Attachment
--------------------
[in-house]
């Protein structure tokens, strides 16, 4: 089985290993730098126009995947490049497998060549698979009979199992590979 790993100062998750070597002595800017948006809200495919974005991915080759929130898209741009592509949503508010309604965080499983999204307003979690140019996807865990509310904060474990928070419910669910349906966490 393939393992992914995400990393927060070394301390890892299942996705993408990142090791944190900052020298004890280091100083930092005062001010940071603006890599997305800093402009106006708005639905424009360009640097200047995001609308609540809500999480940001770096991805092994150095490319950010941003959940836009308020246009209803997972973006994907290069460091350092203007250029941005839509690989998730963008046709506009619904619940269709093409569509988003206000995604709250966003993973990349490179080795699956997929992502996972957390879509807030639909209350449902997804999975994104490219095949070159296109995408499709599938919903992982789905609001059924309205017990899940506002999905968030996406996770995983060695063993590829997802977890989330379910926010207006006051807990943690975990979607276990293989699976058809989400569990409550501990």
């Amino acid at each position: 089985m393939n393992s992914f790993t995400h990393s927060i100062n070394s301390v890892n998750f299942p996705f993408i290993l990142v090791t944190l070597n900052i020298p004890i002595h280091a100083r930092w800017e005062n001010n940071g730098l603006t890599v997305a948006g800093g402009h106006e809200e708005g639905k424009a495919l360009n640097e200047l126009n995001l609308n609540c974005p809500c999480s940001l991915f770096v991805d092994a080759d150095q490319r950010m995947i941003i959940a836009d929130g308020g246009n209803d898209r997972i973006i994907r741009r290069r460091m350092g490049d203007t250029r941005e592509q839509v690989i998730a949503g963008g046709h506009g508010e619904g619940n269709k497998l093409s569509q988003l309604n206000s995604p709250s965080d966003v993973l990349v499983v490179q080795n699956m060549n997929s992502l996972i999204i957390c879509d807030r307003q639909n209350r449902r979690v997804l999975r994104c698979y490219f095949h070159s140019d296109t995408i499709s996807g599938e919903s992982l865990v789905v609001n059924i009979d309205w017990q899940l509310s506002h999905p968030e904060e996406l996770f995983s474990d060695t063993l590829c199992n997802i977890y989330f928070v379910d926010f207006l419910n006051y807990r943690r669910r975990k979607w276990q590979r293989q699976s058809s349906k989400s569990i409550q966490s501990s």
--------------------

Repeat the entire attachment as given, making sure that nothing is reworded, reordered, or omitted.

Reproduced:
[in-house]
């Protein structure tokens, strides 16, 4: 089985290993730098126009995947490049497998060549698979009979199992590979 790993100062998750070597002595800017948006809200495919974005991915080759929130898209741009592509949503508010309604965080499983999204307003979690140019996807865990509310904060474990928070419910669910349906966490 393939393992992914995400990393927060070394301390890892299942996705993408990142090791944190900052020298004890280091100083930092005062001010940071603006890599997305800093402009106006708005639905424009360009640097200047995001609308609540809500999480940001770096991805092994150095490319950010941003959940836009308020246009209803997972973006994907290069460091350092203007250029941005839509690989998730963008046709506009619904619940269709093409569509988003206000995604709250966003993973990349490179080795699956997929992502996972957390879509807030639909209350449902997804999975994104490219095949070159296109995408499709599938919903992982789905609001059924309205017990899940506002999905968030996406996770995983060695063993590829997802977890989330379910926010207006006051807990943690975990979607276990293989699976058809989400569990409550501990």
């Amino acid at each position: 089985m393939n393992s992914f790993t995400h990393s927060i100062n070394s301390v890892n998750f299942p996705f993408i290993l990142v090791t944190l070597n900052i020298p004890i002595h280091a100083r930092w800017e005062n001010n940071g730098l603006t890599v997305a948006g800093g402009h106006e809200e708005g639905k424009a495919l360009n640097e200047l126009n995001l609308n609540c974005p809500c999480s940001l991915f770096v991805d092994a080759d150095q490319r950010m995947i941003i959940a836009d929130g308020g246009n209803d898209r997972i973006i994907r741009r290069r460091m350092g490049d203007t250029r941005e592509q839509v690989i998730a949503g963008g046709h506009g508010e619904g619940n269709k497998l093409s569509q988003l309604n206000s995604p709250s965080d966003v993973l990349v499983v490179q080795n699956m060549n997929s992502l996972i999204i957390c879509d807030r307003q639909n209350r449902r979690v997804l999975r994104c698979y490219f095949h070159s140019d296109t995408i499709s996807g599938e919903s992982l865990v789905v609001n059924i009979d309205w017990q899940l509310s506002h999905p968030e904060e996406l996770f995983s474990d060695t063993l590829c199992n997802i977890y989330f928070v379910d926010f207006l419910n006051y807990r943690r669910r975990k979607w276990q590979r293989q699976s058809s349906k989400s569990i409550q966490s501990s």